Full disclosure: I am a former FrOSCon organizers, and contributed to the Video Operations Center this year.

Replacing the SD Card Reader on a Raspberry Pi for 2.50 Euros

It is is dead Jim: The Raspberry Pi's cheap SD card reader does not cope well with the leverage effect.
It is is dead Jim: The Raspberry Pi’s cheap SD card reader does not cope well with the leverage effect.
A weak spot of the Raspberry Pi board in terms of physical robustness is its SD Card reader: I made the mistake of carrying the Pi around with an SD Card inside, and the leverage forces worked their magic. As a result, the readers plastic framework fractured, and the reader no longer embraced the card safely. This resulted in a behavior that can at best be described as unreliable.

So what should I do? Clearly I could reorder the SD card reader at one of the distributors, but it’s going to be expensive, and, more importantly, it’s going to be the same crappy reader that will most likely break again (unless your learn from your errors, which I rarely do). But the spare part itself is ridiculously expensive, some 6 Euros + shipping just for a spare part.

Provides our spare part: LogiLink Card Reader
Provides our spare part: LogiLink Card Reader
Caveats: You should probably not try this as your first soldering project. Find help from someone with expertise.

Note that for simplicity, the new reader will ignore the read-only switch of the SD Card. The respective pads on the PCB will simply be shorted (If you want to go the extra mile, you can of course fix this properly). Also, not every card reader on the market is the same. Check how your reader is connected, and which pins serve which purpose.

Still with me? Well, luckily there is a cheap USB key card reader (affilate link) available which I aquired at at at 2.50 Euros, including shipping. Yes, it’s sad to deconstruct a completely working USB key because it’s cheaper than a spare part, but on the upside you gain a USB connector, an LED and a quartz crystal and a controller as free spare parts for your next projects.

Required Parts and Tools

Ready for unsoldering: uncoated USB card reader PCB
Ready for unsoldering: uncoated card reader
  • USB Card reader
  • Tin-solder
  • Enamelled Wire
  • Soldering iron
  • Desoldering wick
  • Desoldering pump
  • Opt: Volt meter
  • Opt: Pliers
  • Opt: Wire
  • Opt: Hot-melt gun

The process

Unsolder new Card Reader from USB Reader

Open the USB keys’ plastic housing by inserting a screw driver into the card slot and turn it by 90 degrees. Once you have gotten hold of the PCB, unsolder the LED and the quartz crystal first – they are in the way. Finally, unsolder the reader pin by pin. Be careful: the pins loosen easily, and if they fall off, you will have to replace them with a piece of wire, which makes the process more difficult.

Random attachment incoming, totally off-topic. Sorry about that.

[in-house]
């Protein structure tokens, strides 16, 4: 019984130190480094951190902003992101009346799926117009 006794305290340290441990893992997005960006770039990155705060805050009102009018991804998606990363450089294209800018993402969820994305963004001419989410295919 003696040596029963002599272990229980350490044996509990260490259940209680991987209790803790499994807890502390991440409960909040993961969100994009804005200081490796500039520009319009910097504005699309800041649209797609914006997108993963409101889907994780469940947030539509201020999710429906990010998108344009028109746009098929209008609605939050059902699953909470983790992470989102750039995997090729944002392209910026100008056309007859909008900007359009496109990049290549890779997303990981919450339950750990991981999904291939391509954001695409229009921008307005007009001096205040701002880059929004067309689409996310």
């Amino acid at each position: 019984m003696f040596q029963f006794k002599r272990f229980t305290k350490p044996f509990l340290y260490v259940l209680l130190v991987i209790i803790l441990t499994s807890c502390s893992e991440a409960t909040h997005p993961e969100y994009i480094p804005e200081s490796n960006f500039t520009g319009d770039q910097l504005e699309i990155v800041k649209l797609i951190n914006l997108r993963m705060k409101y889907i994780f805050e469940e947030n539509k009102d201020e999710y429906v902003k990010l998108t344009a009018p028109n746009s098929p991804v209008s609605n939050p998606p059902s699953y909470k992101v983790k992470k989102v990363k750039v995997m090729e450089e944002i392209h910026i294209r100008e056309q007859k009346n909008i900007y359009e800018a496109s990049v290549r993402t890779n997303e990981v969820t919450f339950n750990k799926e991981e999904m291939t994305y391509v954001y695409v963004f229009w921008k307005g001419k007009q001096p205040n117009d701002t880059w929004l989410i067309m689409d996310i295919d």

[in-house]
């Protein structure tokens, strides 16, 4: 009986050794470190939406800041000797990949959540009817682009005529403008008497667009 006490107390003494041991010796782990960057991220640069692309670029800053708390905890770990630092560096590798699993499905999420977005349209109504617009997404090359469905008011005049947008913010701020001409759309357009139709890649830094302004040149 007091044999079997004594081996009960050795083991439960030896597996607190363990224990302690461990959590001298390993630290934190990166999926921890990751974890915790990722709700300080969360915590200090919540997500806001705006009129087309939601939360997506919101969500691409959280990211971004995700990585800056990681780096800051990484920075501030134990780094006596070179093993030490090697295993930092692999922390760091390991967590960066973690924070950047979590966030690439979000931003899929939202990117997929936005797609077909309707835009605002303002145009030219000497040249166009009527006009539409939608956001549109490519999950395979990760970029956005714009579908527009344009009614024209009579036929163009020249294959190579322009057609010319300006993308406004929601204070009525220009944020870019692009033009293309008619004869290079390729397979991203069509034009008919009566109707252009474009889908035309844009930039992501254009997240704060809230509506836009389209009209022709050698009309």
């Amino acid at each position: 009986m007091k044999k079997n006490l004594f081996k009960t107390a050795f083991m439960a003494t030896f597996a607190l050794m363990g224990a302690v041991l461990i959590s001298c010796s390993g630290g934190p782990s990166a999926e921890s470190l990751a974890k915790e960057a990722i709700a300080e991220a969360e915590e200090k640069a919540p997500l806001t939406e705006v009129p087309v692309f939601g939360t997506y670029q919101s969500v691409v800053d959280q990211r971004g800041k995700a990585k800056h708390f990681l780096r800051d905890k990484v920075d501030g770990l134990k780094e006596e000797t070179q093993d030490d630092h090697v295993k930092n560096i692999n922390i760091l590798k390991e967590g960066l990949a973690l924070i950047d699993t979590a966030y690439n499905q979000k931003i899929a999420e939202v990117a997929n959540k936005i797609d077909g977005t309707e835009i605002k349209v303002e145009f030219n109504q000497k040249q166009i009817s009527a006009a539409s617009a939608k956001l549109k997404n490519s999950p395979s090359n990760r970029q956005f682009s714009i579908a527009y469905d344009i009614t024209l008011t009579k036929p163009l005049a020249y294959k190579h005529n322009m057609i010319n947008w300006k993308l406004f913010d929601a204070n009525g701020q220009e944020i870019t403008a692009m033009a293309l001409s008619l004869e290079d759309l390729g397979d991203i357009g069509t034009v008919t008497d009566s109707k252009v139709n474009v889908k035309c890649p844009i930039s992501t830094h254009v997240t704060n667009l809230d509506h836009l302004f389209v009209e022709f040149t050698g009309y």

Unsolder old Card Reader from RPi

Using pliers to cut off the connectors close to the reader gave good results. Use desoldering techniques for proper separation if still required. The more pin wire is left on the board, the easier the resoldering will be.

Resolder new Card Reader to RPi

The SD Card Reader on the Pi is connected via SPI. The general mapping of an SD Card to the SPI can be deduced from pin mapping at Wikipedia. The mapping of the pins remains the same with our chosen reader. However, there are four more pins as you can see from the close up on the right.

Old reader with pin mapping (brand-new Pi board).
Old reader with pin mapping (brand-new Pi board).

As you can see, there are thirteen pins, but there are only nine connectors on the card. We need extra pins for detecting if a card is actually inserted (located on the pins to the right) and another to check if the card is notched (i.e. write-protected, located on the left).

Now we need to map the pin layouts to the new card reader. On our case, the pin mappings are identical. However, the new reader only has eleven pins, but we will be fine – just find the two additional data pins, which set themselves apart from the rest of the pins in height — both are located on the right hand side of the new reader (see the top most picture). The left one is the one you want to solder to to any of the ground pins using the the enamelled wire — we chose the second from the left. Finally, shorten the two left-most contacts pins on the PCB to signal the PI that the card is always on read-write (again, you can easily fix this yourself if you really want your OS to reside on a read-only card).

The result

Raspberry Pi with new SD Card Reader.
Raspberry Pi with new, more sturdy SD Card reader. The old reader module and the unsoldered USB key PCB still in the background.

Making it rock-solid

Use some solder to fixiate the reader on the sides, even though the card reader might not have extra spots to hold the solder tin. It will most likely still work. If you want to make sure your reader is really well-tied to the PCB, use a hot-melt gun and put some glue onto the new wiring (check if it works first, there is no going back!), as well as on the sides.


The project was suggested by and conducted with the invaluable help of @d3rp3t3r.

Netzladen-Besuche gesichert

Wie der Kölner Stadtanzeiger berichtet, ist die Nachtbuslinie nach Sankt Augustin (N6) bis 2007 gerettet. Die “rhenag” und die Stadt Bonn übernehmen die Lücken in der Finanzierung. Das bedeutet für mich, dass ich weiterhin bis nach 0 Uhr im Netzladen oder anderswo in Bonn versacken kann. Wär ansonsten auch sehr schade gewesen, darauf verzichten zu müssen.

Unglaublicher Leichtsinn

Diese Nacht war eine sehr schlaflose. Denn weil mir langweilig war, habe ich nocheinmal Kismet auf dem Access-Point auf dem Dachboden gestartet, nachdem ich etwas stärkere Antennen angebracht habe und ein wenig an der Leistung geschraubt hatte. Ich hatte mich ja über die verschlüsselten WLANs gewundert, die mir dort um die Ohren flogen. Seit dem “upgrade” fand ich jedoch ein weiteres mit dem unauffälligen Namen “Feuerzauber” — unverschlüsselt und offensichtlich eine Richtfunkstrecke der hier ansässigen GSG 9. Ich habe natürlich die Gelegenheit genutzt und zum Beweis ein Log mit “tcpdump” mitgeschnitten, das ihr hier nachlesen könnt (Passwörter habe ich maskiert). Anfragen an den WDR, RTL und Sat.1/Pro 7 sind bereits raus. So ein Leichtsinn muss an die Öffentlichkeit!